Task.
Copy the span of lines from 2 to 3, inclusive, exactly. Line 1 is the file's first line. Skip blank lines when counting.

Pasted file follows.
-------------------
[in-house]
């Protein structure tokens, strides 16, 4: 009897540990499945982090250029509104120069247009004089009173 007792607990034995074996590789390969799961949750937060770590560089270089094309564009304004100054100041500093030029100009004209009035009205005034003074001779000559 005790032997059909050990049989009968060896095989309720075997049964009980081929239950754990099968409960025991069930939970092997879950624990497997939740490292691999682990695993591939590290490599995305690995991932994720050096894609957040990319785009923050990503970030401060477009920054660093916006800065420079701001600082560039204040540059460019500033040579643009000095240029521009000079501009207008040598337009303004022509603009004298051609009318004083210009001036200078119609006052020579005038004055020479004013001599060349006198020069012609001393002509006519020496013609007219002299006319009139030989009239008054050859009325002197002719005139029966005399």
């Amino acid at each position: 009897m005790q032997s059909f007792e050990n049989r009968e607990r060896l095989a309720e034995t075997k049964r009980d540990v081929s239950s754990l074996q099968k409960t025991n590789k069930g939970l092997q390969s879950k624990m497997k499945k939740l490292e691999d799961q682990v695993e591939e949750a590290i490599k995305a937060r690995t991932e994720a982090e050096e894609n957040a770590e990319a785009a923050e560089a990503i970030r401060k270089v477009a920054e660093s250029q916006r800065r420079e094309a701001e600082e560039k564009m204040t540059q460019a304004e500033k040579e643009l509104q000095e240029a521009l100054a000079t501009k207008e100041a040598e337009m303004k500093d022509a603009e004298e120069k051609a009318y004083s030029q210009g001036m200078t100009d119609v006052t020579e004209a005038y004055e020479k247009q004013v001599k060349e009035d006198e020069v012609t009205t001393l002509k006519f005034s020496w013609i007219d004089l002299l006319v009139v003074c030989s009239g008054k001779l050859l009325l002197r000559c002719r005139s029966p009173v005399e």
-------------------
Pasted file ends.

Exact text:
């Protein structure tokens, strides 16, 4: 009897540990499945982090250029509104120069247009004089009173 007792607990034995074996590789390969799961949750937060770590560089270089094309564009304004100054100041500093030029100009004209009035009205005034003074001779000559 005790032997059909050990049989009968060896095989309720075997049964009980081929239950754990099968409960025991069930939970092997879950624990497997939740490292691999682990695993591939590290490599995305690995991932994720050096894609957040990319785009923050990503970030401060477009920054660093916006800065420079701001600082560039204040540059460019500033040579643009000095240029521009000079501009207008040598337009303004022509603009004298051609009318004083210009001036200078119609006052020579005038004055020479004013001599060349006198020069012609001393002509006519020496013609007219002299006319009139030989009239008054050859009325002197002719005139029966005399």
């Amino acid at each position: 009897m005790q032997s059909f007792e050990n049989r009968e607990r060896l095989a309720e034995t075997k049964r009980d540990v081929s239950s754990l074996q099968k409960t025991n590789k069930g939970l092997q390969s879950k624990m497997k499945k939740l490292e691999d799961q682990v695993e591939e949750a590290i490599k995305a937060r690995t991932e994720a982090e050096e894609n957040a770590e990319a785009a923050e560089a990503i970030r401060k270089v477009a920054e660093s250029q916006r800065r420079e094309a701001e600082e560039k564009m204040t540059q460019a304004e500033k040579e643009l509104q000095e240029a521009l100054a000079t501009k207008e100041a040598e337009m303004k500093d022509a603009e004298e120069k051609a009318y004083s030029q210009g001036m200078t100009d119609v006052t020579e004209a005038y004055e020479k247009q004013v001599k060349e009035d006198e020069v012609t009205t001393l002509k006519f005034s020496w013609i007219d004089l002299l006319v009139v003074c030989s009239g008054k001779l050859l009325l002197r000559c002719r005139s029966p009173v005399e």